The "Art of War" franchise has produced 2 good, fun films. Wesley Snipes has been largely responsible for how good they are, but there are also smart script-writers and effective directors involved.
Somehow, the 3rd film has run badly off-track. Since Mr. Snipes isn't in it, my guess is he saw the script in advance (they'd have been fools not to ask him), and gave it a big, big pass. Judging from what we now see on the screen, he was wise to do so.
The subject of the film is, generally, illegal arms trading. Namely, selling a nuke to North Korea. The primary focus is a UN-sponsored meeting on the issue in South Korea. The Secretary-General (a woman, which has not yet happened and may not since none of the Islamic nations, which have a vast, unreasoning fear of women, would vote for her) underplays a pivotal role here, and needed to have appeared a lot more.
Unfortunately, the film treats this subject in a somewhat fuzzy manner that obfuscates the seriousness of the issue. We know that the tyrant of North Korea wants a nuke so badly he can taste it. But my guess is that having it would be a prestige item much more than a threat - the Nuclear Club is a very exclusive one. Using a nuke invites retaliation - and North Korea's infrastructure is so fragile that a single hit - certainly more than 2 - would leave the state unable to manage itself. It can barely manage now. (By contrast, even if Seoul is completely flattened, South Korea would still be viable.)
We should mention that the major characters are: Neil Shaw (or Agent #1), played by Anthony Criss (billed as "Treach"); Jason (or Agent #2), played by Warren Derosa; Sung Hi Lee, played by Sung Yi; and the aforementioned Secretary-General, played by Janet Carroll. Criss, who is pushing 49 and doesn't really look it, has had a robust film/TV career and manages to play his role as if he half-way believes it. The dynamic between Criss and Derosa is exactly the same as that between Tommy Lee Jones and Will Smith in "Men in Black" - who gets to drive, who gets the big gun, and so on. It would have helped to play this bit for comic relief, but you're not working with first-rate movie-makers here. Sung Hi Lee is an anomalous character who's found with the bad guys early in the film, but then plunges in to cooperate whole-heartedly to help the good guys.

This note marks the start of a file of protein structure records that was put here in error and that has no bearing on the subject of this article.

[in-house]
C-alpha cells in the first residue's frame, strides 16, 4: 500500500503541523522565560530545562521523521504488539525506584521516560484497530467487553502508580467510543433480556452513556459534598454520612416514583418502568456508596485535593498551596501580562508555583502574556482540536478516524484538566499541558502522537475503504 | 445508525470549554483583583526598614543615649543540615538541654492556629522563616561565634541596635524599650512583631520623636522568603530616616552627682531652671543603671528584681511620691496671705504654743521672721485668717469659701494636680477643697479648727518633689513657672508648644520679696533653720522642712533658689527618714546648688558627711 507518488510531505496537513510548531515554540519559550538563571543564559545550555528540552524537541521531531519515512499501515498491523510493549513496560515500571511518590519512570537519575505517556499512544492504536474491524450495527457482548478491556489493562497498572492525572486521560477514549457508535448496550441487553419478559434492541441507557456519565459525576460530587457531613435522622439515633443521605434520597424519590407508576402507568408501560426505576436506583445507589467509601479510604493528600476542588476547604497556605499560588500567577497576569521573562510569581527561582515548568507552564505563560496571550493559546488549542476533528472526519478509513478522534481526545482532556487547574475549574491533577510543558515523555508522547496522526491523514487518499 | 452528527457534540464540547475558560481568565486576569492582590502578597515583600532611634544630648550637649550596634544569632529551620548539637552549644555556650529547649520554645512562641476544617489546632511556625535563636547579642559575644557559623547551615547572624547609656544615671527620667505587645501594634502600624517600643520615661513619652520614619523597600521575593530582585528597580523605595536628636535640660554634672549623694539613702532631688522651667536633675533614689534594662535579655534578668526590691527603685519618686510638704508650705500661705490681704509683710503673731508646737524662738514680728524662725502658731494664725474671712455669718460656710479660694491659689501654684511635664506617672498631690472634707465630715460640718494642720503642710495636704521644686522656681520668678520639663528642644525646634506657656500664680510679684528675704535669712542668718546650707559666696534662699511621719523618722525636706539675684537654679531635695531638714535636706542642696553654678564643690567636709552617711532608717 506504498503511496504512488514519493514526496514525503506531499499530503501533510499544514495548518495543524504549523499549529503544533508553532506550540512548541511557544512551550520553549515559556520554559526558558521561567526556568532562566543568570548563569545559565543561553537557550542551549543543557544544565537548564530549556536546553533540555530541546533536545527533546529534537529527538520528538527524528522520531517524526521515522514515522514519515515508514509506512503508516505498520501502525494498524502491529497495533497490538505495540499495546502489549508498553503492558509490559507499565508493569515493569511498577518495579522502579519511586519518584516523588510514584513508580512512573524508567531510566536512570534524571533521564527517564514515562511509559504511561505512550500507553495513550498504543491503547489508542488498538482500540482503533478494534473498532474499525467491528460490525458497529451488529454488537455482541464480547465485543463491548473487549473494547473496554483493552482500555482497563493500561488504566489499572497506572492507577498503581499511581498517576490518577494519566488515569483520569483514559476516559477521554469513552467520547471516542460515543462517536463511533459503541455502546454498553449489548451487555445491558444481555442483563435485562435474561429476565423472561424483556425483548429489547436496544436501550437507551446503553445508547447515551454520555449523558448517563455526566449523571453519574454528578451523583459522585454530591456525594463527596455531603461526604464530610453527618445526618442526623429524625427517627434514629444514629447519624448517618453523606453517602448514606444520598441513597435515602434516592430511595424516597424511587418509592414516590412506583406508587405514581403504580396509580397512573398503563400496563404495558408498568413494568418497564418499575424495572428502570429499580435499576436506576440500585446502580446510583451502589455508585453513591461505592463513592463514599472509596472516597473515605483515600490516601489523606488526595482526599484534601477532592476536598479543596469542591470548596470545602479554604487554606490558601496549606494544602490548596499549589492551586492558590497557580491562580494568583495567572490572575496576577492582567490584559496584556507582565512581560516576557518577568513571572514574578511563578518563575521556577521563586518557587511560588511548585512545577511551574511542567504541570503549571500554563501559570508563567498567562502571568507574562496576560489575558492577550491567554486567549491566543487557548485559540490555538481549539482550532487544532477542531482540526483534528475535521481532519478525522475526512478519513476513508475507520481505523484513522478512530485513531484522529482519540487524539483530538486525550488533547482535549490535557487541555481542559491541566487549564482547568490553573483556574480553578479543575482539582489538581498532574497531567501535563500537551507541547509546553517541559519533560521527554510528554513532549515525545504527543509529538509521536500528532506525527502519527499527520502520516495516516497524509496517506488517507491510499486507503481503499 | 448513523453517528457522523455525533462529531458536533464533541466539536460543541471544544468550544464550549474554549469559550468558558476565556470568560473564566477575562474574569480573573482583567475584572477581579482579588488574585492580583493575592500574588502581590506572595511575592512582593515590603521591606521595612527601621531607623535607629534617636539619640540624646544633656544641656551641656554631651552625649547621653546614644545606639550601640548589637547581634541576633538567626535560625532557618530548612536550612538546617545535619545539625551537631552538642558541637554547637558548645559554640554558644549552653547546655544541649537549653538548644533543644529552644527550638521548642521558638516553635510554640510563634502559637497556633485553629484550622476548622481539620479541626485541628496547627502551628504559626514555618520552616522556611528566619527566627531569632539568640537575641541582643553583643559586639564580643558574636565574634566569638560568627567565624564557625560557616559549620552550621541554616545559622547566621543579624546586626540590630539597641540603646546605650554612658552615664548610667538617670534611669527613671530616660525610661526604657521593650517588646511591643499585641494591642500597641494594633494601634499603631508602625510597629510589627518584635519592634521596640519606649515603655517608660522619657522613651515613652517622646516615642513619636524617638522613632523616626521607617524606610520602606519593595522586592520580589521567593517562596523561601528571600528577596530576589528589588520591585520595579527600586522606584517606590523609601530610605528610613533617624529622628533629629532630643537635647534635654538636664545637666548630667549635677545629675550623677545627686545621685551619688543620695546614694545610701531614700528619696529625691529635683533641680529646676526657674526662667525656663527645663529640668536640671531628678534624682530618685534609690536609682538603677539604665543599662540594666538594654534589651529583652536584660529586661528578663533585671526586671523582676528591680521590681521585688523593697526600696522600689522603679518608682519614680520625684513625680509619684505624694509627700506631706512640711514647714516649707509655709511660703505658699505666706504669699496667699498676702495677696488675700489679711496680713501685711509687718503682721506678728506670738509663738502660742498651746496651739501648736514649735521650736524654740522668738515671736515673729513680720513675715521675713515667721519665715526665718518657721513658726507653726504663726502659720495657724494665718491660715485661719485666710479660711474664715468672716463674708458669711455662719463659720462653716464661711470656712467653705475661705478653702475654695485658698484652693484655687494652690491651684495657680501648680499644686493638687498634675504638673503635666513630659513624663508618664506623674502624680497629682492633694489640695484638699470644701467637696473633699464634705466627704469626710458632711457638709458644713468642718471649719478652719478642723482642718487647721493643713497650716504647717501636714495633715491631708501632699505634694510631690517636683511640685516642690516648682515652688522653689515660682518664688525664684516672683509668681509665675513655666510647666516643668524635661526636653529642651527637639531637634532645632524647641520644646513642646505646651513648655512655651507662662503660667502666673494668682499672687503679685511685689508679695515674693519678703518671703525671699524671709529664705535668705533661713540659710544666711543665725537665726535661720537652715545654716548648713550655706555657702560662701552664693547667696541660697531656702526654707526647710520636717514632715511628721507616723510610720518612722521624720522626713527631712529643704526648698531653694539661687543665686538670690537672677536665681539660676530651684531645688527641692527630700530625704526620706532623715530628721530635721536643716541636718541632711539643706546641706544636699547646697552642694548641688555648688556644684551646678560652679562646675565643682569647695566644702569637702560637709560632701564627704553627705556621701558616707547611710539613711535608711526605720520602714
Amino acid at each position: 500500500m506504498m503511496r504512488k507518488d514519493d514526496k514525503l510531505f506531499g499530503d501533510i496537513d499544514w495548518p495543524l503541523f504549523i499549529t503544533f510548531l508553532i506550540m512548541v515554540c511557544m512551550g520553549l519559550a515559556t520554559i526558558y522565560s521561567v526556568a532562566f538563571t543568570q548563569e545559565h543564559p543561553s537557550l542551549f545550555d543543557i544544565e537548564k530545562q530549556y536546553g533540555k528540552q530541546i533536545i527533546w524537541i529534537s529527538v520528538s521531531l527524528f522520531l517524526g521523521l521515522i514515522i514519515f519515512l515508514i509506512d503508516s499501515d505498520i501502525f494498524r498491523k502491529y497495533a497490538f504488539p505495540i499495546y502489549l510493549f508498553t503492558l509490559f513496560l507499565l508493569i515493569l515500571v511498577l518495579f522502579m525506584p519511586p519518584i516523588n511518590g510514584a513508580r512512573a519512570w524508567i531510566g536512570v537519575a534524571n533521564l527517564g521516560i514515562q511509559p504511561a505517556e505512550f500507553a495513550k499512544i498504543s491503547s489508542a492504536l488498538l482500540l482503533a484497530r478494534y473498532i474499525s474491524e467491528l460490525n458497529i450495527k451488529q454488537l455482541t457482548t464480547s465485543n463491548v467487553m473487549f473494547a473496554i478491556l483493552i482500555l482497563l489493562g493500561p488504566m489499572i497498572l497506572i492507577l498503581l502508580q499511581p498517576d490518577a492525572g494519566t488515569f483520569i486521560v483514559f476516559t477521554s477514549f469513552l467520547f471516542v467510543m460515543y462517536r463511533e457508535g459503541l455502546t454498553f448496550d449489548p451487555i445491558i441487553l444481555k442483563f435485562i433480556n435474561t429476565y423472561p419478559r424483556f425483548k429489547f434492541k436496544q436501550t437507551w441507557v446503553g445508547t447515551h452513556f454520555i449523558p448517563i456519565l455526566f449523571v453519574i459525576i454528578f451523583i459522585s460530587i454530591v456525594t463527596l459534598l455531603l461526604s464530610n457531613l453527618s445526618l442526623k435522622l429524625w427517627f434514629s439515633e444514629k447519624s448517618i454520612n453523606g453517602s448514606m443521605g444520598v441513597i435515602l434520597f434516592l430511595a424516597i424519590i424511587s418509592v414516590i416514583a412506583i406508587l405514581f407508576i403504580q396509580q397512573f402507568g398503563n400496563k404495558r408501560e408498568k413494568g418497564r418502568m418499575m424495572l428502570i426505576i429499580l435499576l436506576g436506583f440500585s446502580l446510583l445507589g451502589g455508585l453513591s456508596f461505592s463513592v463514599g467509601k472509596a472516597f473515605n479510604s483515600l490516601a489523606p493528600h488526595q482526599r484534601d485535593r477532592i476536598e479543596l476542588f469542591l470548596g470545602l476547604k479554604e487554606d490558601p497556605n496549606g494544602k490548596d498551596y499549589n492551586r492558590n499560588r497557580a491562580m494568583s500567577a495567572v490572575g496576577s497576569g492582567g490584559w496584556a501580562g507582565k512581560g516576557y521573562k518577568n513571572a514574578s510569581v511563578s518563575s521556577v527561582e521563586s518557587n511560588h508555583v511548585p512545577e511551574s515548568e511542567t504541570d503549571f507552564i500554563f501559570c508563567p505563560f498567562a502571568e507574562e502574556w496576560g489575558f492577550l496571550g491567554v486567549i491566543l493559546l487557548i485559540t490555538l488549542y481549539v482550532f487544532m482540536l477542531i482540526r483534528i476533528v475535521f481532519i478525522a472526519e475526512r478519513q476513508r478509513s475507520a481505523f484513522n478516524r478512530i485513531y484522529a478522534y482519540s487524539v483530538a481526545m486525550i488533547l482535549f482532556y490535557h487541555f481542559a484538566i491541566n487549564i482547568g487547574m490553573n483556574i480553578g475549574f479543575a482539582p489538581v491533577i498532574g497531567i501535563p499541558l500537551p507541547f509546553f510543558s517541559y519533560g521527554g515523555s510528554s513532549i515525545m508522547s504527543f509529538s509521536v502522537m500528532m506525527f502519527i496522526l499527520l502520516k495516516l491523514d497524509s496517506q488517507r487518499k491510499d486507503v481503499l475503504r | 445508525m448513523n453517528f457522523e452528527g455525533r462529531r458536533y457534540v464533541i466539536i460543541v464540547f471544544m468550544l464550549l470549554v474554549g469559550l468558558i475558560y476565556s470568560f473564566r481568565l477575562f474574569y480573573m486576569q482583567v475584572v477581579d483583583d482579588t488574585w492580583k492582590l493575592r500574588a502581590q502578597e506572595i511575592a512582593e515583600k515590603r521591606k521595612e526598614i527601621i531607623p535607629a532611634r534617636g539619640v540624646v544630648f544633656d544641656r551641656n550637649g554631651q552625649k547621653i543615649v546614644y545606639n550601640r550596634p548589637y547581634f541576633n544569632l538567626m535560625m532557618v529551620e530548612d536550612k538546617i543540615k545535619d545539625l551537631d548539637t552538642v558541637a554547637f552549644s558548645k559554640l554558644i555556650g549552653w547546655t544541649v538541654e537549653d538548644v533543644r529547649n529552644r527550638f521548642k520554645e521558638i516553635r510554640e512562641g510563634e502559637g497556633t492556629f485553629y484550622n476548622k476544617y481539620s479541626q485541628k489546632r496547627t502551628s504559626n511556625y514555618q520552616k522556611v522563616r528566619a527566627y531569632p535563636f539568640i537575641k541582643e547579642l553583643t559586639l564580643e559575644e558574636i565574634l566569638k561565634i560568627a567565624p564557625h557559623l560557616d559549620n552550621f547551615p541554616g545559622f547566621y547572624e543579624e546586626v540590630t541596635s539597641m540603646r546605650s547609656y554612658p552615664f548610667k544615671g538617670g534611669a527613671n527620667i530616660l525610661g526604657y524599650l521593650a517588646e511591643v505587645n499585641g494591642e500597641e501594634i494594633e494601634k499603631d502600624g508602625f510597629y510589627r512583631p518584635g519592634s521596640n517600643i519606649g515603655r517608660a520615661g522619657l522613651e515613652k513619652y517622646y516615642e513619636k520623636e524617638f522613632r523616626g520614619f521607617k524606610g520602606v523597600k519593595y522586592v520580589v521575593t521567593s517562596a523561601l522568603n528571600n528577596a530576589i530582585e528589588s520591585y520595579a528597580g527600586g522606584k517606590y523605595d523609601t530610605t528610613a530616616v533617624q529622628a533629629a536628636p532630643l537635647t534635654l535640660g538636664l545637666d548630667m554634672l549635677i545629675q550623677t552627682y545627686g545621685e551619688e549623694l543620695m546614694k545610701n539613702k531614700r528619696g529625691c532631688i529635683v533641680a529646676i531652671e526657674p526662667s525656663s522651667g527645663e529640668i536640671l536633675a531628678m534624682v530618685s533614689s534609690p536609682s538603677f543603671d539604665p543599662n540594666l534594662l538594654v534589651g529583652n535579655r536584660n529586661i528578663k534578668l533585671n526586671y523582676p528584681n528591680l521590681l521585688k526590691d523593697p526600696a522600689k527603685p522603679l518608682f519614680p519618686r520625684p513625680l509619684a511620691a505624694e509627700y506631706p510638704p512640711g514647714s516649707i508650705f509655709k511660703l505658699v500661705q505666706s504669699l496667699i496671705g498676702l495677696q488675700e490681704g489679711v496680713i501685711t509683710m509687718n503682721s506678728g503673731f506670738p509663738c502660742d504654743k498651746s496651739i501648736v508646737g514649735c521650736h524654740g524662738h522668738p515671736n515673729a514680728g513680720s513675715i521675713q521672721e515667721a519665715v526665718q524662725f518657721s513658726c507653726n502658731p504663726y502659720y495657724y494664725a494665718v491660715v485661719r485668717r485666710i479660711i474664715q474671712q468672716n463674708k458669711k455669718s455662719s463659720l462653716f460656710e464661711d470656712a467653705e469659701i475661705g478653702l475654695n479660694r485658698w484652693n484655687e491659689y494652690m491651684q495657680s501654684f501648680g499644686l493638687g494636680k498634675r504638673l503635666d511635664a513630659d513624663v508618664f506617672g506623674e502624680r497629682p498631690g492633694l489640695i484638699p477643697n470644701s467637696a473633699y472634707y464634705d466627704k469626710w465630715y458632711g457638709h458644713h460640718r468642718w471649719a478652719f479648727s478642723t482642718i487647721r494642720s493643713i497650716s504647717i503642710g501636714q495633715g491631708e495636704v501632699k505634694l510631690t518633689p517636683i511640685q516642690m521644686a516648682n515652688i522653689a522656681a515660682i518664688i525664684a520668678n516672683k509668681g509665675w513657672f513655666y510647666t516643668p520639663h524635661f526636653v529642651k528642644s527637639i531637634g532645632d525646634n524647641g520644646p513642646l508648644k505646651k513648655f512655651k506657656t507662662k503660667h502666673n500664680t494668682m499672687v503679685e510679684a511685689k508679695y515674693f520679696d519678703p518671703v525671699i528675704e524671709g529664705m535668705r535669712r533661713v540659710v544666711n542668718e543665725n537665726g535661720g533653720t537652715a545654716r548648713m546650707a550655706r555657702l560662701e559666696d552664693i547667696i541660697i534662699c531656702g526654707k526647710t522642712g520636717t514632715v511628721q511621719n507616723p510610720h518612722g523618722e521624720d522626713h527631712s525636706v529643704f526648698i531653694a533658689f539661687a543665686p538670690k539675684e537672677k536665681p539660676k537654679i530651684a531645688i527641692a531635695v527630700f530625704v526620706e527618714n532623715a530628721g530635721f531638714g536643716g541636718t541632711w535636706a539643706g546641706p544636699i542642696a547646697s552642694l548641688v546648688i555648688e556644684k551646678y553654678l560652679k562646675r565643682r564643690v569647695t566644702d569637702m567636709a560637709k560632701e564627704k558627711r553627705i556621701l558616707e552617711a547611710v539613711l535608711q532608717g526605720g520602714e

The story is developed through a lot of shooting and fisticuffs and implausible misses by the bad guys, who can't seem to hit the good guys with a hail of bullets. The fights are too obviously staged. The ultimate mystery here is the identity is the main bad guy. Some red herrings are dangled, but on the precedent of previous films it has to be somebody under our noses. Main candidates: Derosa's and Lee's characters. He is always seem to be a squeaky wheel and she, the sweet innocent, turns out to know her way pretty well about kung fu. Of course, since they're so obvious, the bad guy may be someone else entirely. The Secretary General? Kim Jong-il? Wesley Snipes? I'd tell you, in order to spare you having to go through this thing in order to find out, but there would be the usual bad-movie-masochists who will complain I committed the "spoiler" heresy. Hell, this film was spoiled the moment it went onto celluloid.
Some of y'all will just love the senseless violence. For the rest, avoid this turkey. Sayonara, "Art of War" franchise.